Plenty of football teams have their own enthusiastic legions of fans. But few have the kind of committed fan base of the Oakland Raiders. Since the 1990s, when the team returned to Oakland from its stint in Los Angeles, fans have organized themselves under the banner of the Raiders Nation. With plenty of over-the-top costumes and enough passion to fill a dozen Oakland Coliseums, the Raiders Nation is the pinnacle of football fandom.
But as author Jim Miller wrote in his book “Better to Reign in Hell,” it’s more than just a love of football bringing the Nation together. It’s a wide swathe of folks from across California, from diverse backgrounds, coming together to build a community. And as you’ll see below, it’s one impressive gathering at that.
The Nation’s app
It’s hard to be an effective nation of fans if you can’t communicate. That’s why the Raiders app is so vital to the most verbose fans. The app itself features all your standard functions – real-time stats, fantasy draft, scores, game schedules, etc. – plus a few bonuses. For one, fans can interact with one another through polls, offering their perspective on the team’s best players or that day’s game. Plus, depending on a fan’s likes and dislikes, the app can learn and tailor itself to each fan, with offerings for merchandise and ticket offers. It’s good to be in the Nation.
The Raiders Nation is one built on ceaseless dedication to the boys in silver and black. Given the fan base’s size, it’s only logical that a few celebrities have taken up citizenship in the Nation. The Raiders’ most famous followers include:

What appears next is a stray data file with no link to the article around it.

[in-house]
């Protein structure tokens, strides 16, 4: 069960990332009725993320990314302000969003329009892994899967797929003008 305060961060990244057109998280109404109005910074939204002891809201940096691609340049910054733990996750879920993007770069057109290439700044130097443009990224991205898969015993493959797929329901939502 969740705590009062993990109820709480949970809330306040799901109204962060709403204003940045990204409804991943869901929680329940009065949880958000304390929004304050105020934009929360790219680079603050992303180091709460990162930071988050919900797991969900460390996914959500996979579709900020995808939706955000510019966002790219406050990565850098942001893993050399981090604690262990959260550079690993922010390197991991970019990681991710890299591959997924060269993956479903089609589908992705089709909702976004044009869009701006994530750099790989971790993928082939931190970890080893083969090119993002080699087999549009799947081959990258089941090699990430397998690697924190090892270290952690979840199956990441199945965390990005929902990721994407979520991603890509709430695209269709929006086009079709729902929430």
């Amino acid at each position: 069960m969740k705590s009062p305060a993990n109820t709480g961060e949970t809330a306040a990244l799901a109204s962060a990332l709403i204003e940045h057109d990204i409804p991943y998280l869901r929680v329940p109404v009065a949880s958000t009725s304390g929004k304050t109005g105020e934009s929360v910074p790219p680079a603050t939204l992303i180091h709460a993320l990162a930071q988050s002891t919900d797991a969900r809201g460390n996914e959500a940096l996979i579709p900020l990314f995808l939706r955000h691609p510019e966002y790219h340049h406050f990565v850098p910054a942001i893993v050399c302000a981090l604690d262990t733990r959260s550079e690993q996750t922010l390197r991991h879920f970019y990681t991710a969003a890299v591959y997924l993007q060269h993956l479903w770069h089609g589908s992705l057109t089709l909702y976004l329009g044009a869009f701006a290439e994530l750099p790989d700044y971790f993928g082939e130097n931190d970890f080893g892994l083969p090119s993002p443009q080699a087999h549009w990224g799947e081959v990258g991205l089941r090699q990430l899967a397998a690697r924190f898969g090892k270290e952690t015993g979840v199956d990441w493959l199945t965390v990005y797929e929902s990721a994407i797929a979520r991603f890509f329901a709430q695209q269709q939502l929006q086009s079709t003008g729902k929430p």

- Snoop Dogg & Ice Cube
- Tom Hanks
- Rock legend Carlos Santana
- MC Hammer
- Jessica Alba
- Celebrity chef Guy Fieri
- Larry King
Making it official
To be a genuine member of the Raiders Nation, you can’t just show up to a game in your favorite player’s jersey. Fans take their allegiance seriously and even formed a fan club with chapters all across the U.S. and beyond. Membership in the “Black Hole Club” has a few primo benefits, including an official t-shirt, a swing towel, a personalized certificate, and a membership card that comes with discounts galore. There are already chapters in Memphis, Dallas, Las Vegas, Richmond, New York, Philadelphia, and Houston. There’s even two international chapters, Mexico City and Sweden. The website and fan clubs are a great way to swap stories, share photos, talk strategy, and revel in all things Raiders. Folks may even share costume ideas for the next big game.
Commitment and costumes
Located at the southern end of the Oakland Coliseum, the “Black Hole” houses the most intense and dedicated members of the Raiders Nation. A columnist for the Houston Chronicle once described the Hole as a combination of “a Halloween party, the ‘Star Wars’ bar, and ‘The Addams Family’ house.” It’s certainly all that and much more, a section brimming with genuine football pandemonium and more than its fair share of characters.
Over the years, fans have gotten to be quite creative with some of their costume ideas. Some go for plenty of silver and black face paint, while others have opted to recreate the Raiders look. Many wear lavish Raiders uniforms, and one fan Gorilla Rilla has opted for a full-on gorilla costume. Couples and family members alike all join in on the fun. But underneath all that makeup and costume embellishments are real fans. People with a true love of the game, and appreciation for the history of the sport, who want to build something in their city. You can’t argue with the results either, which go beyond the Raiders’ three Super Bowl wins (XI, XV, and XVIII). The success comes when other teams, in football and elsewhere, look to Raiders Nation as the pinnacle of commitment.
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